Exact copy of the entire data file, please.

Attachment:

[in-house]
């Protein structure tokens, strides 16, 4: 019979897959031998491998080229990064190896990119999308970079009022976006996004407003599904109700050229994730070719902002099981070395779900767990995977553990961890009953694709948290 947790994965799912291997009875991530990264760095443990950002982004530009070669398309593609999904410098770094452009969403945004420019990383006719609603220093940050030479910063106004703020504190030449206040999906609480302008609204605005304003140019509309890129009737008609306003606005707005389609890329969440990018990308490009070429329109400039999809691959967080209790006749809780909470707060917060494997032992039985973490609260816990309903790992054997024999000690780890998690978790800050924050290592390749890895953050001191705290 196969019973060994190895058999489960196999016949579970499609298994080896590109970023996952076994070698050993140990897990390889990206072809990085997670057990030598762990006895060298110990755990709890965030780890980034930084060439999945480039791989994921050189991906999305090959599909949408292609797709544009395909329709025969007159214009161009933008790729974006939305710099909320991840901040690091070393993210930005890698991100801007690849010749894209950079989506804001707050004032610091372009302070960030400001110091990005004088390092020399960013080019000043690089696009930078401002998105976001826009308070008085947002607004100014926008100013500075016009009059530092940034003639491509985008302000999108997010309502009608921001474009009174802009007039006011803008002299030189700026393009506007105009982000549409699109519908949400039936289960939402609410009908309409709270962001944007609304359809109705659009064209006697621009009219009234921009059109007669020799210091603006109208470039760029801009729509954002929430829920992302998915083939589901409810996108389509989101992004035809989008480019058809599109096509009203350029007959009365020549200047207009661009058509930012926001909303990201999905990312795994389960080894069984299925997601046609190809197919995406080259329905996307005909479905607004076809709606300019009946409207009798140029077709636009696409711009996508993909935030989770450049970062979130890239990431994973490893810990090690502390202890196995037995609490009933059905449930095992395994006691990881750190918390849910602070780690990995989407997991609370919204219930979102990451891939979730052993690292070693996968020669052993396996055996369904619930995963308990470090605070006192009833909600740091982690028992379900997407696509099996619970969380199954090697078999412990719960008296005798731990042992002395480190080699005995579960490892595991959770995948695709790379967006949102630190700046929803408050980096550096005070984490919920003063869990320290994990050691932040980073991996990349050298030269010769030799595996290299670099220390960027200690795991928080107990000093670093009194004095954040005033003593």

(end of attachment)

[in-house]
């Protein structure tokens, strides 16, 4: 019979897959031998491998080229990064190896990119999308970079009022976006996004407003599904109700050229994730070719902002099981070395779900767990995977553990961890009953694709948290 947790994965799912291997009875991530990264760095443990950002982004530009070669398309593609999904410098770094452009969403945004420019990383006719609603220093940050030479910063106004703020504190030449206040999906609480302008609204605005304003140019509309890129009737008609306003606005707005389609890329969440990018990308490009070429329109400039999809691959967080209790006749809780909470707060917060494997032992039985973490609260816990309903790992054997024999000690780890998690978790800050924050290592390749890895953050001191705290 196969019973060994190895058999489960196999016949579970499609298994080896590109970023996952076994070698050993140990897990390889990206072809990085997670057990030598762990006895060298110990755990709890965030780890980034930084060439999945480039791989994921050189991906999305090959599909949408292609797709544009395909329709025969007159214009161009933008790729974006939305710099909320991840901040690091070393993210930005890698991100801007690849010749894209950079989506804001707050004032610091372009302070960030400001110091990005004088390092020399960013080019000043690089696009930078401002998105976001826009308070008085947002607004100014926008100013500075016009009059530092940034003639491509985008302000999108997010309502009608921001474009009174802009007039006011803008002299030189700026393009506007105009982000549409699109519908949400039936289960939402609410009908309409709270962001944007609304359809109705659009064209006697621009009219009234921009059109007669020799210091603006109208470039760029801009729509954002929430829920992302998915083939589901409810996108389509989101992004035809989008480019058809599109096509009203350029007959009365020549200047207009661009058509930012926001909303990201999905990312795994389960080894069984299925997601046609190809197919995406080259329905996307005909479905607004076809709606300019009946409207009798140029077709636009696409711009996508993909935030989770450049970062979130890239990431994973490893810990090690502390202890196995037995609490009933059905449930095992395994006691990881750190918390849910602070780690990995989407997991609370919204219930979102990451891939979730052993690292070693996968020669052993396996055996369904619930995963308990470090605070006192009833909600740091982690028992379900997407696509099996619970969380199954090697078999412990719960008296005798731990042992002395480190080699005995579960490892595991959770995948695709790379967006949102630190700046929803408050980096550096005070984490919920003063869990320290994990050691932040980073991996990349050298030269010769030799595996290299670099220390960027200690795991928080107990000093670093009194004095954040005033003593």